There have been a number of scientific reports supporting a positive correlation between paternal age and the frequency of germline de novo point mutations (DNMs) in the offspring. This correlation is especially evident in sporadic diseases that have been shown to be more frequent in the children of fathers of advanced paternal age.
The increase in the number of mutations has been hypothesized to be due to the accumulated number of cell divisions during spermatogenesis as the male ages. Germline mutations are the source of evolution and contribute substantially to many health-related processes.
Researchers use whole-genome deep sequencing data from 693 parents–offspring trios to examine the de novo point mutations (DNMs) in the offspring.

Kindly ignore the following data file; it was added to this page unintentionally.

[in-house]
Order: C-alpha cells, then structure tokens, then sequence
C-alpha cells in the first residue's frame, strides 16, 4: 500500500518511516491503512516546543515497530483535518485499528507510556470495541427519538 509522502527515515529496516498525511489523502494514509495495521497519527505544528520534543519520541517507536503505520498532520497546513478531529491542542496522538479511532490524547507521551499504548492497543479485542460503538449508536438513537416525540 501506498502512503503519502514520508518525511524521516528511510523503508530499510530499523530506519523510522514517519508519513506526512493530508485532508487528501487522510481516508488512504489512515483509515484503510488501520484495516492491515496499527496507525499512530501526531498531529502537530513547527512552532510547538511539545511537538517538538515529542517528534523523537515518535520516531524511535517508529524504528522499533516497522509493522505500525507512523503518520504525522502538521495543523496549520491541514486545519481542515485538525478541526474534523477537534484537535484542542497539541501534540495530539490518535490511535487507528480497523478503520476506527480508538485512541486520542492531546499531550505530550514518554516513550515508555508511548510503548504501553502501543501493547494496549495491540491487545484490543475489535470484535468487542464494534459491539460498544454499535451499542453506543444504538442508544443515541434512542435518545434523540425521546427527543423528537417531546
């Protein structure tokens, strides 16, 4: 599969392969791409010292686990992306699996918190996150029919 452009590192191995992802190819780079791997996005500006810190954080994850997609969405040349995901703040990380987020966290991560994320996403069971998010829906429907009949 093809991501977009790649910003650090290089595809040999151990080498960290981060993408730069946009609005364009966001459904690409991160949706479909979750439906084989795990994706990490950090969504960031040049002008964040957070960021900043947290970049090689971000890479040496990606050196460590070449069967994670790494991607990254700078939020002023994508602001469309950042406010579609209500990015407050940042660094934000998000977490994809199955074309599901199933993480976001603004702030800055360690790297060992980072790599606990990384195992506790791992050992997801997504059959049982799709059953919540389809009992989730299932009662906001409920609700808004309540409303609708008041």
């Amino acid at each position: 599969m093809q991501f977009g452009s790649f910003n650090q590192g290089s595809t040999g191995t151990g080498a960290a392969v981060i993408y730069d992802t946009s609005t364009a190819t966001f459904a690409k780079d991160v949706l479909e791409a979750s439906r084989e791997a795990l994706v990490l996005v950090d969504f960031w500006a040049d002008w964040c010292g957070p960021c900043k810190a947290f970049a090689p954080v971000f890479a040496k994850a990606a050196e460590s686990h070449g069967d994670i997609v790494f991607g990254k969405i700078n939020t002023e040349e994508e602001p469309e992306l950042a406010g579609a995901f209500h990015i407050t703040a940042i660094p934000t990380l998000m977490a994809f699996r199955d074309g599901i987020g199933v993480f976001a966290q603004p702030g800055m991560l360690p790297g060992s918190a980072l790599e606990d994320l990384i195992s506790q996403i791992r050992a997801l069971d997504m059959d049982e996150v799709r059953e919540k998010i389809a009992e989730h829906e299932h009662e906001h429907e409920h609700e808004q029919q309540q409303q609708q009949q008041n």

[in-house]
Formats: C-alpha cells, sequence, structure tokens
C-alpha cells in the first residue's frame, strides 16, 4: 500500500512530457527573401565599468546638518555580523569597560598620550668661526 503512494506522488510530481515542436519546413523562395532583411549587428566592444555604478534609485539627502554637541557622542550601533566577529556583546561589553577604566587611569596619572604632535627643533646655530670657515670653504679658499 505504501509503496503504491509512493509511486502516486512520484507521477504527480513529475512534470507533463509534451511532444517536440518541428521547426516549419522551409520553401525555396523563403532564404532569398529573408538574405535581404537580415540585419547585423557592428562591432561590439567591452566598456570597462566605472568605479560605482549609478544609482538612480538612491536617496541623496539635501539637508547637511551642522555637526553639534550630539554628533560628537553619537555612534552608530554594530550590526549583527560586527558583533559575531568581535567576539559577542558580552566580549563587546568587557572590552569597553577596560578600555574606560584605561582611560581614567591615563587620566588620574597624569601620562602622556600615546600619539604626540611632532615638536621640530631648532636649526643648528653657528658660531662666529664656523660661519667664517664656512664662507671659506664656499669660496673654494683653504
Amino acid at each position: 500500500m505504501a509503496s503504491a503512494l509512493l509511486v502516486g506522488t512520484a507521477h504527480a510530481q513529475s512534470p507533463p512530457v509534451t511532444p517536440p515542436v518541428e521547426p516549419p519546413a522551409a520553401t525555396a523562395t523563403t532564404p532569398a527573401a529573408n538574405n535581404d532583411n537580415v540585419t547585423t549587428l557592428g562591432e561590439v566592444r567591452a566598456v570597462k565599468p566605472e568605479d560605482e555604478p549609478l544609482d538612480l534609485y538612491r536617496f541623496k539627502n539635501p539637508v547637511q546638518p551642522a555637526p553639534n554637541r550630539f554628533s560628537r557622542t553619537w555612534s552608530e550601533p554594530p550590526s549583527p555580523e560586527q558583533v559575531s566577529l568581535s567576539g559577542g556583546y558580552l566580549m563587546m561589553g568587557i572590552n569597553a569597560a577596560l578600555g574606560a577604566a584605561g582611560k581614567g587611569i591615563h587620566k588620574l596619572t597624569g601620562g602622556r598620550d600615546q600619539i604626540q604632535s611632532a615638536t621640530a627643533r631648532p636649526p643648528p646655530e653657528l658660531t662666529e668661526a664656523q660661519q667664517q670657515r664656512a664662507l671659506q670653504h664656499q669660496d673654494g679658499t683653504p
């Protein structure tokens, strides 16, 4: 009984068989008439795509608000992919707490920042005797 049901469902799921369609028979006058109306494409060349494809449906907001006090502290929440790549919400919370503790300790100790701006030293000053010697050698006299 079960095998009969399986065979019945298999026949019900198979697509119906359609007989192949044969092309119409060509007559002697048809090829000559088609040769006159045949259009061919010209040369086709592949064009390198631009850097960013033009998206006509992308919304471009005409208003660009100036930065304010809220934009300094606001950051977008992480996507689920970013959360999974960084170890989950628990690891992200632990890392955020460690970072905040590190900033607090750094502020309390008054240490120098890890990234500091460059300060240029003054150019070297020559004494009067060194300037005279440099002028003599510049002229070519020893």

The estimate for the mutation rate per base pair per generation is 1.05 × 10−8, well within the range of previous studies. Authors show that maternal age has a small but significant correlation with the total number of DNMs in the offspring after controlling for paternal age (0.51 additional mutations per year, 95% CI: 0.29, 0.73), which was not detectable in the smaller and younger parental cohorts of earlier studies.
Furthermore, while the total number of DNMs increases at a constant rate for paternal age, the contribution from the mother increases at an accelerated rate with age.
These observations have implications related to the incidence of de novo mutations relating to maternal age.